Before discussing methods of using post bracket 200, one method for manufacturing elongate member 202 is now discussed with reference to FIGS. 14A-14E, where FIGS. 14A and 14B are orthogonal side views of the steel channel, and FIG. 14C is a top view and FIG. 14D is a bottom view of the channel, and FIG. 14E shows the channel cut and folded. Steel channel 1400 is a 14 inch length of 3 inch by 3 inch channel (that is, W2=3 inches) having a wall thickness of 3/16 inches. FIGS. 14A-1D have marks indicating cuts and folds used to produce elongate member 202. Lines 1401, 1403, 1405, and 1407 show cuts to the corners of channel 1400 that form surfaces 225. Lines 1409 and 1411 show cuts to the corners and sides of channel 1400 that produce planar sides 215. Lines 1413 and 1415 indicate fold lines used to form shoulder 211. FIG. 14E shows the part resulting from the cuts and folds of FIGS. 14A-14D that can subsequently be used to form elongate member 202. FIG. 14E also shows a slight bowing of the ends 223. This bowing can result from the release of stress from within channel 1400 when it is cut. It is important that the cross section of the resulting channel fit within a desired cross-sectional area, for example a square having sides W.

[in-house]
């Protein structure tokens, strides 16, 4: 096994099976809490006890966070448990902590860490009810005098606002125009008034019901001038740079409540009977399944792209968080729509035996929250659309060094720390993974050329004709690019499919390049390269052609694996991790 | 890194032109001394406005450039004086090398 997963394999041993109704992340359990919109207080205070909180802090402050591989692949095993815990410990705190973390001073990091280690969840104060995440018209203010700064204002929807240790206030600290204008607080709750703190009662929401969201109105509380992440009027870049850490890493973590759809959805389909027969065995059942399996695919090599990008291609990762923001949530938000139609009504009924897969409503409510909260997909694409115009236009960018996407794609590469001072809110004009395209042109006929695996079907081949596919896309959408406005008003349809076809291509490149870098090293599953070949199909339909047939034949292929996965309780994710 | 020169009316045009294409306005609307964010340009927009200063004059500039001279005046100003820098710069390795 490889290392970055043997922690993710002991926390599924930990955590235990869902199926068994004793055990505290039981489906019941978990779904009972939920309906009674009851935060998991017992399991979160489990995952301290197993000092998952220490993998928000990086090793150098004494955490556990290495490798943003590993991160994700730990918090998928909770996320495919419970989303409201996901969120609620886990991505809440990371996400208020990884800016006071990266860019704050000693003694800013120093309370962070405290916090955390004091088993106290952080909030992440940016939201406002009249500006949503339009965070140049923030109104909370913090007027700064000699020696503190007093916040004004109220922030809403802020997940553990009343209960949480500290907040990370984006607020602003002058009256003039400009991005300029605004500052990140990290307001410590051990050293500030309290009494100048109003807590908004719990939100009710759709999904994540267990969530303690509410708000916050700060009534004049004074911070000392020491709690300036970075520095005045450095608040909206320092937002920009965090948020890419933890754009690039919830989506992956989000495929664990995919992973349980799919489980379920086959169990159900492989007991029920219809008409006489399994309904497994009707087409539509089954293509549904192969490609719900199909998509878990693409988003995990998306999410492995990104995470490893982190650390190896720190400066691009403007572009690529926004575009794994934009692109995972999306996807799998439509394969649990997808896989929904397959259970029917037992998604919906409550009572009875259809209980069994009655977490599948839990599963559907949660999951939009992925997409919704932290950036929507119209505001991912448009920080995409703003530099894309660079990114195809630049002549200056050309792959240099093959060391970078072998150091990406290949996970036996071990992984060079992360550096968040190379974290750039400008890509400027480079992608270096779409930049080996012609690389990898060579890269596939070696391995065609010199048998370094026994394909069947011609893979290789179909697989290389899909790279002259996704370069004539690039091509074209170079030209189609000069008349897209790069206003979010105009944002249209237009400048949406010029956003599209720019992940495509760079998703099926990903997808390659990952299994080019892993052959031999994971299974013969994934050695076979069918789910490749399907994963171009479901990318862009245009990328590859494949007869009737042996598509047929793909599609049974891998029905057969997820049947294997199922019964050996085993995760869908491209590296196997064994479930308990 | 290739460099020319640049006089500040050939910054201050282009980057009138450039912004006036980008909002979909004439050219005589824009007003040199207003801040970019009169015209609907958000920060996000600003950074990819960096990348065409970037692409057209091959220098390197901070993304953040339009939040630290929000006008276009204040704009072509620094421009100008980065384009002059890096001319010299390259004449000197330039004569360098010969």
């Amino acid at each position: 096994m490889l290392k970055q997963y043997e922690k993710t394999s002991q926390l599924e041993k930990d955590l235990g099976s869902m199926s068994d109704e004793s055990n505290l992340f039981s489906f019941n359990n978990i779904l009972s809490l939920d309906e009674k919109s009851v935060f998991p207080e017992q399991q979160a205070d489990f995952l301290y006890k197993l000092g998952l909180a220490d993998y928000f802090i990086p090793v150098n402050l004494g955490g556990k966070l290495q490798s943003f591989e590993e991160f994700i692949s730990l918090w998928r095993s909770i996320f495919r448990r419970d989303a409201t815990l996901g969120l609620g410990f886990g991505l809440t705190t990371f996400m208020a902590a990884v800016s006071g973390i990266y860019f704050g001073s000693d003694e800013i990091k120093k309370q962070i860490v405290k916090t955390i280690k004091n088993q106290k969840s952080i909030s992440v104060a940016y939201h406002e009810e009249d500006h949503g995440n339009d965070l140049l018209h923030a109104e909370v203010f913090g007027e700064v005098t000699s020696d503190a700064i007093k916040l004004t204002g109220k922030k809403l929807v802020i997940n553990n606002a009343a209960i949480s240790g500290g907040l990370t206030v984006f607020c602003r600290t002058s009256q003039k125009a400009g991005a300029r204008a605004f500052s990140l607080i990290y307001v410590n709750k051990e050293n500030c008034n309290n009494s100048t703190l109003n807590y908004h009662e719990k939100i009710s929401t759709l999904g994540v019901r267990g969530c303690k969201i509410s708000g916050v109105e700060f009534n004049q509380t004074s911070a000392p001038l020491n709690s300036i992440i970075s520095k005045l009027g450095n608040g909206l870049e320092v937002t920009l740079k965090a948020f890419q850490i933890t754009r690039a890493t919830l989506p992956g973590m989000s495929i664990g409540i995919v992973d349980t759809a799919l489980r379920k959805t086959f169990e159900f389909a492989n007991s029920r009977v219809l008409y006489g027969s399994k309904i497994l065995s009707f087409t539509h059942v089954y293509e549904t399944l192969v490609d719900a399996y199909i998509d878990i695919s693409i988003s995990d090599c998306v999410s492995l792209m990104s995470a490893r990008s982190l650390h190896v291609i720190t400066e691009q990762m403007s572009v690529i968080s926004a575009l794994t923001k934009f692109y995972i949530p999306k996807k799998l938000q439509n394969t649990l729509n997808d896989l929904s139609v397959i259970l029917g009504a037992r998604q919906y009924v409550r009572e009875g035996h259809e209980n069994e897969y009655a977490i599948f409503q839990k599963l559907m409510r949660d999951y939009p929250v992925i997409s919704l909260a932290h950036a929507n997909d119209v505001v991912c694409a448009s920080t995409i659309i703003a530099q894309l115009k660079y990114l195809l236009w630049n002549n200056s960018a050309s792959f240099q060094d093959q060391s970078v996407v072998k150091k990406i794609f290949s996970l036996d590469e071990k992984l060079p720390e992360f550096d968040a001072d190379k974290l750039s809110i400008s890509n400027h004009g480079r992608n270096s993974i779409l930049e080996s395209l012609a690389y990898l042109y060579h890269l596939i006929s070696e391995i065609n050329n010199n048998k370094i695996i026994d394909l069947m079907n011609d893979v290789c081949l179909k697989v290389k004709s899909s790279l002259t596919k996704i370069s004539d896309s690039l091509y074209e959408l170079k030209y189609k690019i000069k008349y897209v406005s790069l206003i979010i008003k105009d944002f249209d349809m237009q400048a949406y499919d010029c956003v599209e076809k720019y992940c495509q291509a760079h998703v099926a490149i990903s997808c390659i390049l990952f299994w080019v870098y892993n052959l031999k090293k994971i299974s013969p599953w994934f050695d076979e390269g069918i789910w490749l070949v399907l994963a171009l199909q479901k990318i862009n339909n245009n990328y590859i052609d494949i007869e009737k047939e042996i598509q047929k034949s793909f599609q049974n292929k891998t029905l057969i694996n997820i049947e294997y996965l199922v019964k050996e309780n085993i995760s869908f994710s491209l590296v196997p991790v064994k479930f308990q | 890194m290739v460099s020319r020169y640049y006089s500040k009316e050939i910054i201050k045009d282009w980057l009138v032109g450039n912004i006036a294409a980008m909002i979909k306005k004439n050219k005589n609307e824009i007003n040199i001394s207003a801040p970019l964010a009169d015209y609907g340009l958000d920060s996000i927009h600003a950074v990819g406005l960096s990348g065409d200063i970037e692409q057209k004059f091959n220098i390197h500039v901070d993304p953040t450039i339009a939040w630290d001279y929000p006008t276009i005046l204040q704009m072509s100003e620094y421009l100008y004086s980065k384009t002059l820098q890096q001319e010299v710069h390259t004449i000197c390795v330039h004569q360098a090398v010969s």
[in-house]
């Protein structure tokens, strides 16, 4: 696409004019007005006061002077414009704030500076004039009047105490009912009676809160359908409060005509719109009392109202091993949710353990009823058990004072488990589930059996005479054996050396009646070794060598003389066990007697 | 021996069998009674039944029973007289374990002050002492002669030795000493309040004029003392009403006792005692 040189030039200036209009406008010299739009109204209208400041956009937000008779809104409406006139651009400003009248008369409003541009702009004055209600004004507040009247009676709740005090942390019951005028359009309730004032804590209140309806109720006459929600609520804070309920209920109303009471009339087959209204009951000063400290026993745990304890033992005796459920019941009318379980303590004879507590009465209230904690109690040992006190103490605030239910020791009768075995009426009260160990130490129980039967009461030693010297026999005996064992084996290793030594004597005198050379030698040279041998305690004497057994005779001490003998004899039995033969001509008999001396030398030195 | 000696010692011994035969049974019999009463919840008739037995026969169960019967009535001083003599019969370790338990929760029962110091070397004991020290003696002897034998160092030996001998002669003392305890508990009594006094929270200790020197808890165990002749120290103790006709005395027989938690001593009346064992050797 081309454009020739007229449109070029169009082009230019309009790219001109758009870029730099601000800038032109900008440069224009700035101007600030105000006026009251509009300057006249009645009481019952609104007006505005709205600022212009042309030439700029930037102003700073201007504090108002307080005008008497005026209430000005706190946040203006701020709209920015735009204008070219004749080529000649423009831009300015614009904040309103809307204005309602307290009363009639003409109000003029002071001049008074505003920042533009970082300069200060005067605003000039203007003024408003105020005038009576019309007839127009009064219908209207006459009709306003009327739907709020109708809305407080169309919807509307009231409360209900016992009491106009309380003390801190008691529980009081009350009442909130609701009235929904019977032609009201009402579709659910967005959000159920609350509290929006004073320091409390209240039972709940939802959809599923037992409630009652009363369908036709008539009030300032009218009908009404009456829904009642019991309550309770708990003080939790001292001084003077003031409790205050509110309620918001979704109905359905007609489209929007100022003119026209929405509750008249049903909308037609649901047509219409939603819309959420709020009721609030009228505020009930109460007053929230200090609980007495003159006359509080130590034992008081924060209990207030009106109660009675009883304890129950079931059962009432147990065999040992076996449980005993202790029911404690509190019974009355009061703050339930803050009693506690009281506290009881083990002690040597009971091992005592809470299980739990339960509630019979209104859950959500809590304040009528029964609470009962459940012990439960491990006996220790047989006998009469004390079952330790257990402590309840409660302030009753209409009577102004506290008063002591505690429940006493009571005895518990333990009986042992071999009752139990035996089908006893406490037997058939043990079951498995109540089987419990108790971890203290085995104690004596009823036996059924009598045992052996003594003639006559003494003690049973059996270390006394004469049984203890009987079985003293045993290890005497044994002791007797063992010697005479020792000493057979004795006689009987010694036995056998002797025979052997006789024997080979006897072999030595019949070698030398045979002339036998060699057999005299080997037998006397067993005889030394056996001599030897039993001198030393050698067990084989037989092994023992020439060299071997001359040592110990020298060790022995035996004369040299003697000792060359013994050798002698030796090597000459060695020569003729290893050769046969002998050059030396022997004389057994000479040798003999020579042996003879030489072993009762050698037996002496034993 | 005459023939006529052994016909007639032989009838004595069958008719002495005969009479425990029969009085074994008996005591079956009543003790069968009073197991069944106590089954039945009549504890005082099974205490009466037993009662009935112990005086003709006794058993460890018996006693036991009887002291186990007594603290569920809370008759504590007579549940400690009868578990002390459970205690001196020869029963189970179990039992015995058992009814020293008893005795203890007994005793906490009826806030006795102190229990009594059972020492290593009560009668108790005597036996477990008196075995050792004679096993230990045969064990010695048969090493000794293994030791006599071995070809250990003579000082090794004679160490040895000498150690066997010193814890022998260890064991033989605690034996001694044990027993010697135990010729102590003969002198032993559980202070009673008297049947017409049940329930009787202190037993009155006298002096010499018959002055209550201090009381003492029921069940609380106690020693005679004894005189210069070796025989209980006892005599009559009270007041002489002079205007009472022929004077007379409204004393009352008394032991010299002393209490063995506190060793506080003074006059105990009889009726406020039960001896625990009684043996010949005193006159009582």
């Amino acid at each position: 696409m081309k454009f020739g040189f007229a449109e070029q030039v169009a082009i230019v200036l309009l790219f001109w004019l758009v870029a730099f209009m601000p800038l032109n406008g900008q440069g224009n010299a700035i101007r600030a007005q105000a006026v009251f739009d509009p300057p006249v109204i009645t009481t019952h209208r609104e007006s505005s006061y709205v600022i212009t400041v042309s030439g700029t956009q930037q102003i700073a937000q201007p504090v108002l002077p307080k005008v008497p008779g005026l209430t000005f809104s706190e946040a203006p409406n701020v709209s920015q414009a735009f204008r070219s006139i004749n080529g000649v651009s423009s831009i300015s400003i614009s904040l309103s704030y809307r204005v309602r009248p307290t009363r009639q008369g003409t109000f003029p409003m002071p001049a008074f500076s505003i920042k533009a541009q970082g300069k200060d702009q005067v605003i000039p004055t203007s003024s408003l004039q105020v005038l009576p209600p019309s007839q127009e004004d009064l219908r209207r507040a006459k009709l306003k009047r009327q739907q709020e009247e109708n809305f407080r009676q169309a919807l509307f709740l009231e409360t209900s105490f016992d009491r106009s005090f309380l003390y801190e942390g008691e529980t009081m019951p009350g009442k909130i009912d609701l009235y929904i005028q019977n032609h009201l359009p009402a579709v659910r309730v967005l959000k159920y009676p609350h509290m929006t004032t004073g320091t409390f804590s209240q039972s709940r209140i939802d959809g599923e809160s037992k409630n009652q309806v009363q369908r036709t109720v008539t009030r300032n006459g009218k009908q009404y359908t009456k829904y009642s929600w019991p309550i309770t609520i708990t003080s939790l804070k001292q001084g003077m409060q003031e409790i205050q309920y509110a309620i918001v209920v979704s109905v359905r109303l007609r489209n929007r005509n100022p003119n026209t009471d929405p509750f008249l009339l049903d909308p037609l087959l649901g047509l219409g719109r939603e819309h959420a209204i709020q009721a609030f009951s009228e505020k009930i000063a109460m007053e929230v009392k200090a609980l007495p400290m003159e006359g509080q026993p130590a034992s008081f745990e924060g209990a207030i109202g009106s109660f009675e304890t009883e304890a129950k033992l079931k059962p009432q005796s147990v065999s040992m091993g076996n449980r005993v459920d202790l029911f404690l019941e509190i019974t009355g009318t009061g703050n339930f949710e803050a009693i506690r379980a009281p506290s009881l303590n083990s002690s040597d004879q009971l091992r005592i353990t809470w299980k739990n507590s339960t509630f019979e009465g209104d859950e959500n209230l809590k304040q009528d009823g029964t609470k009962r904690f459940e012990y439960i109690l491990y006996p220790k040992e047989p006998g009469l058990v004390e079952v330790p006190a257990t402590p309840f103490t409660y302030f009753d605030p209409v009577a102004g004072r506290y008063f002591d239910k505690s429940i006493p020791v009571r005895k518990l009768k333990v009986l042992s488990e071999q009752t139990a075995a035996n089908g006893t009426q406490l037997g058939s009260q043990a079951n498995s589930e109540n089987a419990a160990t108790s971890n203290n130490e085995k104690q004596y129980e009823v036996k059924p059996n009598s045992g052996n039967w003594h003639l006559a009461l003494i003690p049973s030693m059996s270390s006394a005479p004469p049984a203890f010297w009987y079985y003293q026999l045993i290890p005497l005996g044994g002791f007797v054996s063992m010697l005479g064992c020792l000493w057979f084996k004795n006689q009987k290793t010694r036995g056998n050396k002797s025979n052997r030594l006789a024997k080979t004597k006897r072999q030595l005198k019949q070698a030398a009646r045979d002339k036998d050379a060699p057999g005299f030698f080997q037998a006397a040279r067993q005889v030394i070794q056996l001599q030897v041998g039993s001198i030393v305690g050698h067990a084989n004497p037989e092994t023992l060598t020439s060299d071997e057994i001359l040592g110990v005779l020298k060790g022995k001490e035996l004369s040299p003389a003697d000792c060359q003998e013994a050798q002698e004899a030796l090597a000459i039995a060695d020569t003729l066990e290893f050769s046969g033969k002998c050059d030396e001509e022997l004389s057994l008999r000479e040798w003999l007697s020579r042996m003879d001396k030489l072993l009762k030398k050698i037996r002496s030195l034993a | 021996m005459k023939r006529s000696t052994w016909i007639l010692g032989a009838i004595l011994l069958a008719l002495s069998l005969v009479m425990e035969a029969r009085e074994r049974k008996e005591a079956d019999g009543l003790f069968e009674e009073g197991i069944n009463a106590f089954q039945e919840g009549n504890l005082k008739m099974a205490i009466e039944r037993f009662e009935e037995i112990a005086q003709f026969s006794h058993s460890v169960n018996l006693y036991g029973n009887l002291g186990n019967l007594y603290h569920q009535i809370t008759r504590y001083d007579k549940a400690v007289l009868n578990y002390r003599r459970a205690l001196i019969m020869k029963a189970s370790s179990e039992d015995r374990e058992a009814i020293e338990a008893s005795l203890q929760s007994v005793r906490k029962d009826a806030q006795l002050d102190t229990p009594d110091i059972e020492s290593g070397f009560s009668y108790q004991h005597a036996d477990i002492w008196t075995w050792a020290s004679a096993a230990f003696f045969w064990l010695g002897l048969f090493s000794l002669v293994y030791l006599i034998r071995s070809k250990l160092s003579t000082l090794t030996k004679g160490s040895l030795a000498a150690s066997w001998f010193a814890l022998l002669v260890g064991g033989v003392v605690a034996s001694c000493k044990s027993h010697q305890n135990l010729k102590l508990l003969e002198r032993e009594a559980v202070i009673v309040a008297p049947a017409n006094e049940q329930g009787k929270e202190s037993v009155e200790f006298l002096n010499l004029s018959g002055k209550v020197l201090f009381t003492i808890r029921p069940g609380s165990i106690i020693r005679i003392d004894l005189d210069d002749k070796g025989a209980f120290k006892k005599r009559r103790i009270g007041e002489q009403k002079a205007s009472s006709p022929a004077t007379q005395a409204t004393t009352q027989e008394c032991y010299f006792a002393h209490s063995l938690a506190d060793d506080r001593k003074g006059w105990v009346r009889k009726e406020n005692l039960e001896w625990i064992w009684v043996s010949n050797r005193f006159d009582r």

Post bracket 200 includes a mechanism for expanding the outer dimension of the cross-section of foundation support portion 220. Specifically, post bracket 200 has an initial configuration, shown in FIGS. 3A and 3B, where plate 230 is beyond ends 223, where the configuration allows foundation support portion 220 to fits within a recess of size W. When bolt 240 is rotated in a direction that reduces the spacing between plate 230 and plate 205, plate 230 moves upwards along elongated member 202, increasing the spacing of surfaces 225. This movement results in a deformation of surfaces 225, specifically of a bending of each side from position. An illustration of the response of post bracket 200 to a tightening of bolt 240 relative to that of FIGS. 6 and 7 is illustrated in a first set of FIGS. 15A and 15B, where the bolt is turned a first amount, resulting in the displacement of plate by a distance Z1 to the position shown as plate 230a. As noted previously, the angled edge 1303 of plate 230 is positioned to contact ends 223. As a result of the displacement of plate 230, surfaces 225 bend outwards from plane 227, having a dimension W2 as shown in FIG. 8, and continue to contact either edge 1301 or 1303, with a separation that increases with the displacement of the plate. As illustrated in FIGS. 15A and 15B, ends 223 are displaced by a distance Q1, to a total separation of W.